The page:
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Nat Mater. 2012 Nov;11(11):936-41. doi: 10.1038/nmat3433. Epub 2012 Sep 30.

Switching terahertz waves with gate-controlled active graphene metamaterials.

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Department of Mechanical Engineering, Korea Advanced Institute of Science and Technology (KAIST), Daejeon 305-751, Republic of Korea.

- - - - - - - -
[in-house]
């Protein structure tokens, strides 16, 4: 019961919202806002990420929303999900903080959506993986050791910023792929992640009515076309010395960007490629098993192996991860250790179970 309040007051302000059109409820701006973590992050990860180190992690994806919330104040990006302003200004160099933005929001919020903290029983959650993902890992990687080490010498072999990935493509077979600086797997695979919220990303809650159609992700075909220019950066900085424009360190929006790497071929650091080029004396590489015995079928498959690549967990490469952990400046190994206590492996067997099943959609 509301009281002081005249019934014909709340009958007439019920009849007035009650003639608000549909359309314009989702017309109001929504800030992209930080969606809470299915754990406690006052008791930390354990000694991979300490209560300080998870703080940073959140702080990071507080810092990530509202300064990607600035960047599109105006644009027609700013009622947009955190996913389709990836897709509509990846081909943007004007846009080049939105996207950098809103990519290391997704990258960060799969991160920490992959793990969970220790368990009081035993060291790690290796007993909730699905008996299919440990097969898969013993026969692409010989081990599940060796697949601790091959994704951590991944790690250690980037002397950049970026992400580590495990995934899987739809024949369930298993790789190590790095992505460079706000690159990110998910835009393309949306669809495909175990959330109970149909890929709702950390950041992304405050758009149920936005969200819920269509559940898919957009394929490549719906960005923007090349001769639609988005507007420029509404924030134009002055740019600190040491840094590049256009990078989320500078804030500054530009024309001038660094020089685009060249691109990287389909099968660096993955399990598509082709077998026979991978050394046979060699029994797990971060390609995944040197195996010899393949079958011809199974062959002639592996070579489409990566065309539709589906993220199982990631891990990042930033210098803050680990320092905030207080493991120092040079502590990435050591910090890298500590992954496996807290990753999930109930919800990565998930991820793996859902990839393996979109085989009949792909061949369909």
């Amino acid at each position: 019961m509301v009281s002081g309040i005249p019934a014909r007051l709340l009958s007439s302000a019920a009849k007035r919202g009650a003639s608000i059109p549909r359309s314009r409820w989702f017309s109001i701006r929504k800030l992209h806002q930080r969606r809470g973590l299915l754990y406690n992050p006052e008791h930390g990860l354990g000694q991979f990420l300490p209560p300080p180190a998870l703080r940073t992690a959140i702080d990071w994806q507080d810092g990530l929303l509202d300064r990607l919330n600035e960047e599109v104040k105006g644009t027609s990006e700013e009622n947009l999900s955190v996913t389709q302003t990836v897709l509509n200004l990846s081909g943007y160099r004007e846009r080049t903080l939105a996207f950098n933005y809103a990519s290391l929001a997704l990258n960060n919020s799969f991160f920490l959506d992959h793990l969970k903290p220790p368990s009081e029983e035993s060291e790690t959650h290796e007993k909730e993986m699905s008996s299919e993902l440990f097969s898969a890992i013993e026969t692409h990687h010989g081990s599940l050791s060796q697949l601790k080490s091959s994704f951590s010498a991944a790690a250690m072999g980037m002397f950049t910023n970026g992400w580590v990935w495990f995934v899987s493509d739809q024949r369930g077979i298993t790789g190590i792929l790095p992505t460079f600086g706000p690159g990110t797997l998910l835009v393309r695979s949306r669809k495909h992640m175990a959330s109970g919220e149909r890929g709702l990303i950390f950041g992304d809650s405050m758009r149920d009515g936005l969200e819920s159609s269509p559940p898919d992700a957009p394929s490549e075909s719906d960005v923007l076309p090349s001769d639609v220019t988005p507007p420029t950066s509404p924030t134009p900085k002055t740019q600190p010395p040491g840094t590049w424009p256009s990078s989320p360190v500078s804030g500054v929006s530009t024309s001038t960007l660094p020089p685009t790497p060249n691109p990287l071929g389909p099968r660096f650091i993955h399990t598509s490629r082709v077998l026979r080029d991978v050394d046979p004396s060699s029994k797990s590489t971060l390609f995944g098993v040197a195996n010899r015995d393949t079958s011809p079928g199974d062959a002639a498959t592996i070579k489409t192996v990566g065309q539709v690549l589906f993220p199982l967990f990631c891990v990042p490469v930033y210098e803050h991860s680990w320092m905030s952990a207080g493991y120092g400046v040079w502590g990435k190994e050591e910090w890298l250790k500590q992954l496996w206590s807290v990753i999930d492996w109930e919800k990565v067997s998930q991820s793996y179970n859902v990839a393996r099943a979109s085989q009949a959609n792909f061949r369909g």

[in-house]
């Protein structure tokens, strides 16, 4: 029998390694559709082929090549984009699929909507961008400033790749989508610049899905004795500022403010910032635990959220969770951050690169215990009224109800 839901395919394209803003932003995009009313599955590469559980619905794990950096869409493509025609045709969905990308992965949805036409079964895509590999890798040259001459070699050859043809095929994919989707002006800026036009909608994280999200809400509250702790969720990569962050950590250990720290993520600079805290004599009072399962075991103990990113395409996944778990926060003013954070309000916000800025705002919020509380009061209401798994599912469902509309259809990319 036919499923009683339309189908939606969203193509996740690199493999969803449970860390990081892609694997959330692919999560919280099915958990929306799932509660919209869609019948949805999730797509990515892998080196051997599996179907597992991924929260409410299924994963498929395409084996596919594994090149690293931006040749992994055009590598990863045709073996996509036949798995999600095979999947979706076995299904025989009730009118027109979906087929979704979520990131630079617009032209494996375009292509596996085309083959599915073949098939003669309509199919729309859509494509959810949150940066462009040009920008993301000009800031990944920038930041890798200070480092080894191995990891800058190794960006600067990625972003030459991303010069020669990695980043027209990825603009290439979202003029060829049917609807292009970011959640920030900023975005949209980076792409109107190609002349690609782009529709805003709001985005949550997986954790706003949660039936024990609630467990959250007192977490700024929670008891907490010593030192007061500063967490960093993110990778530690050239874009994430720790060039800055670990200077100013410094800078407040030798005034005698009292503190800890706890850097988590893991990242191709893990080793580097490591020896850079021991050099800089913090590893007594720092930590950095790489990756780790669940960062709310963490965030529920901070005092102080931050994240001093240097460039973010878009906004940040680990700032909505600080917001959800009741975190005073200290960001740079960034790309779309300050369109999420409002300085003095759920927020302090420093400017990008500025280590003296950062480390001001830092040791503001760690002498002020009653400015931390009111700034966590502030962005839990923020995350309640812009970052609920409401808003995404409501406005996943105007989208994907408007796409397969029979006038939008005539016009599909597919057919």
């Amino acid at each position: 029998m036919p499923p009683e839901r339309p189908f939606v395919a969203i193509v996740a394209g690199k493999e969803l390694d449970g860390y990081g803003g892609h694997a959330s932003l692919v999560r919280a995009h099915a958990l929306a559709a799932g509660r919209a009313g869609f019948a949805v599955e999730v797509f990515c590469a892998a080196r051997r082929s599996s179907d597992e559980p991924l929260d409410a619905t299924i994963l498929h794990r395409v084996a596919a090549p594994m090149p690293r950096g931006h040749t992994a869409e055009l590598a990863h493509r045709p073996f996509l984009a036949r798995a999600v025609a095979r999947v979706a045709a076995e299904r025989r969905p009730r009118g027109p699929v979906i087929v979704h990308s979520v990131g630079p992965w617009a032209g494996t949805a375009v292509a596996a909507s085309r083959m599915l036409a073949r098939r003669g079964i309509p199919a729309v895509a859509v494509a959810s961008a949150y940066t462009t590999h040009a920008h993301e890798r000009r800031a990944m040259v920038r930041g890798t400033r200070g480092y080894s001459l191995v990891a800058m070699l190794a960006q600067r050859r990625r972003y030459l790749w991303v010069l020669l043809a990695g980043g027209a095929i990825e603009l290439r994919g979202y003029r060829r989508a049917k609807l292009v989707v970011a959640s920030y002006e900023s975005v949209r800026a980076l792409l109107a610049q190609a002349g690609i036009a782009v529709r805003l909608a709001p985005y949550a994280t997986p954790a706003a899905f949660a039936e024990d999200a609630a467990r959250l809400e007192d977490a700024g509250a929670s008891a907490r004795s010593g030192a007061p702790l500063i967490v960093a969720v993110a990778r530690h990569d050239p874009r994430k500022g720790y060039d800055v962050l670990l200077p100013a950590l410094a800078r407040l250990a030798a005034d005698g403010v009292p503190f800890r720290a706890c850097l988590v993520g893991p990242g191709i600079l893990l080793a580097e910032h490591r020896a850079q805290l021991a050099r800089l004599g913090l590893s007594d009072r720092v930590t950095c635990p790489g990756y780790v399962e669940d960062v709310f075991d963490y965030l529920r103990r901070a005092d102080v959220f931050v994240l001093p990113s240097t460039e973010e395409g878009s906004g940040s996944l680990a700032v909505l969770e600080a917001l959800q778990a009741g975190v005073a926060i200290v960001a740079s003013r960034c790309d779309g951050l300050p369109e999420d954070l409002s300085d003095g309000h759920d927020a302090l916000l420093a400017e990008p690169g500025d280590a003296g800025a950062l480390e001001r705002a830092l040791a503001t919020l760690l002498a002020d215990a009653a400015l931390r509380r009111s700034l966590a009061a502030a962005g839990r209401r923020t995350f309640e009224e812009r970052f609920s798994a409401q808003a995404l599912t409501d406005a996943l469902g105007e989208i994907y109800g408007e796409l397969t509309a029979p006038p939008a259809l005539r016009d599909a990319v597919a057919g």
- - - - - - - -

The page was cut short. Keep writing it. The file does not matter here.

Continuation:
The extraordinary electronic properties of graphene provided the main thrusts for the rapid advance of graphene electronics. In photonics, the gate-controllable electronic properties of graphene provide a route to efficiently manipulate the interaction of photons with graphene, which has recently sparked keen interest in graphene plasmonics. However, the electro-optic tuning capability of unpatterned graphene alone is still not strong enough for practical optoelectronic applications owing to its non-resonant Drude-like behaviour. Here, we demonstrate that substantial gate-induced persistent switching and linear modulation of terahertz waves can be achieved in a two-dimensional metamaterial, into which an atomically thin, gated two-dimensional graphene layer is integrated. The gate-controllable light-matter interaction in the graphene layer can be greatly enhanced by the strong resonances of the metamaterial. Although the thickness of the embedded single-layer graphene is more than six orders of magnitude smaller than the wavelength (<λ/1,000,000), the one-atom-thick layer, in conjunction with the metamaterial, can modulate both the amplitude of the transmitted wave by up to 47% and its phase by 32.2° at room temperature. More interestingly, the gate-controlled active graphene metamaterials show hysteretic behaviour in the transmission of terahertz waves, which is indicative of persistent photonic memory effects.


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